Statistical analysis

The descriptive analysis of data collected consisted of calculation of simple frequencies and proportions using software R, version 3.5.0.


The sample consisted of 61 critical care pediatricians who answered the questionnaire, out of 373 e-mails sent (answer rate of 16.3%). After initial analysis of answers, five physicians were excluded because they worked exclusively at a neonatal ICU. Table 1 shows demographic and descriptive data of participants’ workplace. Most of the critical care pediatricians who answered the questionnaire were from the southern region of Brazil (57.2%), and 73.2% practiced at a PICU with a maximum number of 15 beds. From the management point of view, 46.5% practiced at public hospitals, and of those 28.6% of hospitals were under direct management of the government and 17.9% under indirect management, and 41.1% of intensive care physicians practiced at private hospitals. Of the physicians participating in the survey, 64.3% practiced at hospitals with residency programs in pediatric intensive care medicine.

Table 1 Descriptive and demographic characteristics of hospitals and pediatricians who took part in the survey 

North 1.8
Northeast 14.3
Center West 14.3
Southeast 57.0
South 12.6
Type of ICU
Pediatric ICU 41 (73.2)
Mixed ICU (pediatric + neonatal) 6 (10.7)
Cardiology ICU 3 (5.4)
Others 6 (10.7)
Number of beds
<10 19 (33.9)
10-15 22 (39.3)
16-20 10 (17.9)
>20 5 (8.9)
Hospital management
Public (direct management) 16 (28.6)
Public (indirect management) 10 (17.9)
Private 23 (41.1)
Mixed 5 (8.9)
Did not answer 2 (3.5)
Medical residency program
Yes 36 (64.3)
No 20 (35.7)
Patients on MV at ICU, %
<25 8 (14.3)
25-50 22 (39.3)
51-75 18 (32.1)
>75 8 (14.3)
Time of medical residency, years
1 6 (10.7)
2 8 (14.3)
3 13 (23.2)
4 23 (41.1)
>4 6 (10.7)
Time working at ICU, years
<3 12 (21.4)
3-6 11 (19.7)
6-9 5 (8.9)
9-12 8 (14.3)
>12 20 (35.7)

Results expressed as % or n (%).

ICU: intensive care unit; MV: mechanical ventilation.

Table 1 describes the time participants underwent training. Most of them (51.8%) spent 4 or more years in medical residency training programs. Regarding the time of medical practice in a PICU, we observed a bimodal distribution with extreme values, since 41% of participants had 6 or less years of professional experience, while 12 and more years of experience were reported by 35.7% of participants.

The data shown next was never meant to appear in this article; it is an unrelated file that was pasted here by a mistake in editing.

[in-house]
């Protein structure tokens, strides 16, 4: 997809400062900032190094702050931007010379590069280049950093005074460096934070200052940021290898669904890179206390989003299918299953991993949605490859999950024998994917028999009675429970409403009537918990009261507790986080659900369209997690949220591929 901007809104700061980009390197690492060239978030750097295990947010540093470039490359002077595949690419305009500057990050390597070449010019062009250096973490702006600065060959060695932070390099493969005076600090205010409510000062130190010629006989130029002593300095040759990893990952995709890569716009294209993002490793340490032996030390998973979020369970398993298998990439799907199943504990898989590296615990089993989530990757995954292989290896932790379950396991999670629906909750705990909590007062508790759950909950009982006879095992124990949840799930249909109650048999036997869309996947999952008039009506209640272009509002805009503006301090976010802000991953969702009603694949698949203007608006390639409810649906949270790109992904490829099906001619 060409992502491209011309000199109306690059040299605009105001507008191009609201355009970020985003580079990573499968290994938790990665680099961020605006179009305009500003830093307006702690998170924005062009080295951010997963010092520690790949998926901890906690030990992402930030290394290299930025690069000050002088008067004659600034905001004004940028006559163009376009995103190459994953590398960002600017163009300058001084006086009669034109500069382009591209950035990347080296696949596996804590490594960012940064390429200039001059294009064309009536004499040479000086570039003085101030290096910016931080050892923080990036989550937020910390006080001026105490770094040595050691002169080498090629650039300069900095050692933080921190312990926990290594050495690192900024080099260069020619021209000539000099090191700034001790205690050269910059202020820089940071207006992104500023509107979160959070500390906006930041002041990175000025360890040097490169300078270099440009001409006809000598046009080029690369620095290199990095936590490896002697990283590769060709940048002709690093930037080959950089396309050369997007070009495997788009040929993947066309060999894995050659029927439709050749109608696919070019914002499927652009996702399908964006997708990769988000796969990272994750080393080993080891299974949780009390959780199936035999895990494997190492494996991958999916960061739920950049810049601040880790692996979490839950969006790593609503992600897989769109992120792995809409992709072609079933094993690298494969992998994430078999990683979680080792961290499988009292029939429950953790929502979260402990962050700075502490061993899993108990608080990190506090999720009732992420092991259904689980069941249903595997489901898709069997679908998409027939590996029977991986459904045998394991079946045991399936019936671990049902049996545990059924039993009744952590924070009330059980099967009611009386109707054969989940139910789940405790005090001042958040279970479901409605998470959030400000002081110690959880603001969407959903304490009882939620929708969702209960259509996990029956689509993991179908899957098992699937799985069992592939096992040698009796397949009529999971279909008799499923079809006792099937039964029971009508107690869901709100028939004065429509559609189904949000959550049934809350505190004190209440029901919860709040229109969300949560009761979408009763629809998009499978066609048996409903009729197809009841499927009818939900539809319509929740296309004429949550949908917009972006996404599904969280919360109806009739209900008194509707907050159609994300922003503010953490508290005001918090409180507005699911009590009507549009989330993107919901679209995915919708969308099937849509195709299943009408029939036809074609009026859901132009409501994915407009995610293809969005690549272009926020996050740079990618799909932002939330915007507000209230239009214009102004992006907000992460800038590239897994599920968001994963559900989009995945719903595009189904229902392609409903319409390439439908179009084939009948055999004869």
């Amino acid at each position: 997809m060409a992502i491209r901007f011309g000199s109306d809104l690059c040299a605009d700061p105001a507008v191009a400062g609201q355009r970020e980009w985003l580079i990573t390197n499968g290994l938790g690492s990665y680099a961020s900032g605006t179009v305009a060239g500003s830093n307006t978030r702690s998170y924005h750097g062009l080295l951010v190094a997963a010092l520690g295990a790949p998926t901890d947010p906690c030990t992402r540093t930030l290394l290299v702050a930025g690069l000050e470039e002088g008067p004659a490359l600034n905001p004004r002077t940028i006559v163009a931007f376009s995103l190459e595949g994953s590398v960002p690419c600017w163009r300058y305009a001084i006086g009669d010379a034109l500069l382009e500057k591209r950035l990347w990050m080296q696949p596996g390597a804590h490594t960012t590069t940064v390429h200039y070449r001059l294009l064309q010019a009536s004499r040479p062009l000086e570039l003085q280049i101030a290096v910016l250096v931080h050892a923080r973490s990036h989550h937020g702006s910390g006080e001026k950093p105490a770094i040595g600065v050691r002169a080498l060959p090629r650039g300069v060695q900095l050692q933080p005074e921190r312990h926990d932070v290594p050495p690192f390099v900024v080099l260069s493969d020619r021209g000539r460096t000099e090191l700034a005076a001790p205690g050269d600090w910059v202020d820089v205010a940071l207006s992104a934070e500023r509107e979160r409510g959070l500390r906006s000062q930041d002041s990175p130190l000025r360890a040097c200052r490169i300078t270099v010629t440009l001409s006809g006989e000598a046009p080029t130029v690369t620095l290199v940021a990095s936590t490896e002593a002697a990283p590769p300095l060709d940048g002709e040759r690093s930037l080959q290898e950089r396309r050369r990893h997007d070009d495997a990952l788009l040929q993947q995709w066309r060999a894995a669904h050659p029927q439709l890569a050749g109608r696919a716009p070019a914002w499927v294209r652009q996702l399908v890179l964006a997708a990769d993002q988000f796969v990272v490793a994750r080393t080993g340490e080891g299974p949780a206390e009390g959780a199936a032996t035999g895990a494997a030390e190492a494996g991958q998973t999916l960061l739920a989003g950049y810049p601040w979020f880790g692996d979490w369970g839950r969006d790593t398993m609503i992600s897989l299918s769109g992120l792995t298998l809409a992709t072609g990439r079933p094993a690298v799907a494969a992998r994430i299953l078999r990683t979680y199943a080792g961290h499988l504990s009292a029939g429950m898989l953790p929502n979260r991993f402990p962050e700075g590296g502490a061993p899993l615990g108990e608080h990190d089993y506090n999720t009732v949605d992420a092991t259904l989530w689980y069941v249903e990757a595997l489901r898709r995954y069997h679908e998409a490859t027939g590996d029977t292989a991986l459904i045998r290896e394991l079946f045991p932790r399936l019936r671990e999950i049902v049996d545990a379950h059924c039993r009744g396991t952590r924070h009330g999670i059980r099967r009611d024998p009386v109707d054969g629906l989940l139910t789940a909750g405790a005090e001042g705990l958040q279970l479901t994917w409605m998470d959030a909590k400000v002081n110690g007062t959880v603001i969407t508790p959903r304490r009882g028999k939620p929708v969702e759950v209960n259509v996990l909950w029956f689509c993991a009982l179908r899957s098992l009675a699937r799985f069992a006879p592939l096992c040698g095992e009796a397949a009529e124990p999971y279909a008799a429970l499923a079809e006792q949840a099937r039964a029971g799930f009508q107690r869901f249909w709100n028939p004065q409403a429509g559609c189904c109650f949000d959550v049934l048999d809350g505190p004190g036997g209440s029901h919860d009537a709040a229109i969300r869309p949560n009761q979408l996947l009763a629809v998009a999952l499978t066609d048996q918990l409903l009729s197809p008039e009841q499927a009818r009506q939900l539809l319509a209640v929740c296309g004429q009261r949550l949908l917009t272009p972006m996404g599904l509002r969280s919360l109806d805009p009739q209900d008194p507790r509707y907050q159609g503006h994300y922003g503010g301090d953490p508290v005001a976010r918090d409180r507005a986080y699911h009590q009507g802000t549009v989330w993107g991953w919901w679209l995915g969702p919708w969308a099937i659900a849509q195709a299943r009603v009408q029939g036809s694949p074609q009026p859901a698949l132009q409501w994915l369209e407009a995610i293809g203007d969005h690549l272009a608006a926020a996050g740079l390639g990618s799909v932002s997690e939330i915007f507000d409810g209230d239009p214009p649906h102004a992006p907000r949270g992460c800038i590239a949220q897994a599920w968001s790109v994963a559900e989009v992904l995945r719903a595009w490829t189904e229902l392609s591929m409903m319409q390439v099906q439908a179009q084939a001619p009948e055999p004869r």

Because the use of sedation and analgesia is mainly related to patients requiring MV, one question was related to the daily mean percentage of patients under their care that required MV. Answers were that 39.3% of participants assisted from 25 to 50% of patients on MV, and 32.1% of participants from 50 to 75% of patients on MV, totaling up 71.4% of participants with 25% to 75% of patients on MV daily.

Most participants (87.5%) used sedation and analgesia scales at their units; however only 57.1% of PICU had a formal protocol. The most commonly used scales were the Ramsay sedation scale (53.6%) and the Richmond Agitation-Sedation Scale (RASS) (26.8%) ( Figure 1 ). In the majority of units where protocols were employed, they were managed by physicians (53.6%). On the other hand, 48.2% of physicians did not use scales for detecting delirium , and when a scale was employed, the Cornell Assessment of Pediatric Delirium (CAP-D) was the most frequently used (23.2%) ( Figure 2 ).

Figure 1 Sedation and analgesia assessment scales used by survey participantsVAS: visual analog scale; RASS: Richmond agitation-sedation scale. 

Figure 2 Delirium assessment scales used by survey participantsp-CAM: Pediatric Confusion Assessment Method for the Intensive Care Unit; PAED: Pediatric Anesthesia Emergence Delirium Scale; CAP-D: Cornell Assessment of Pediatric Delirium.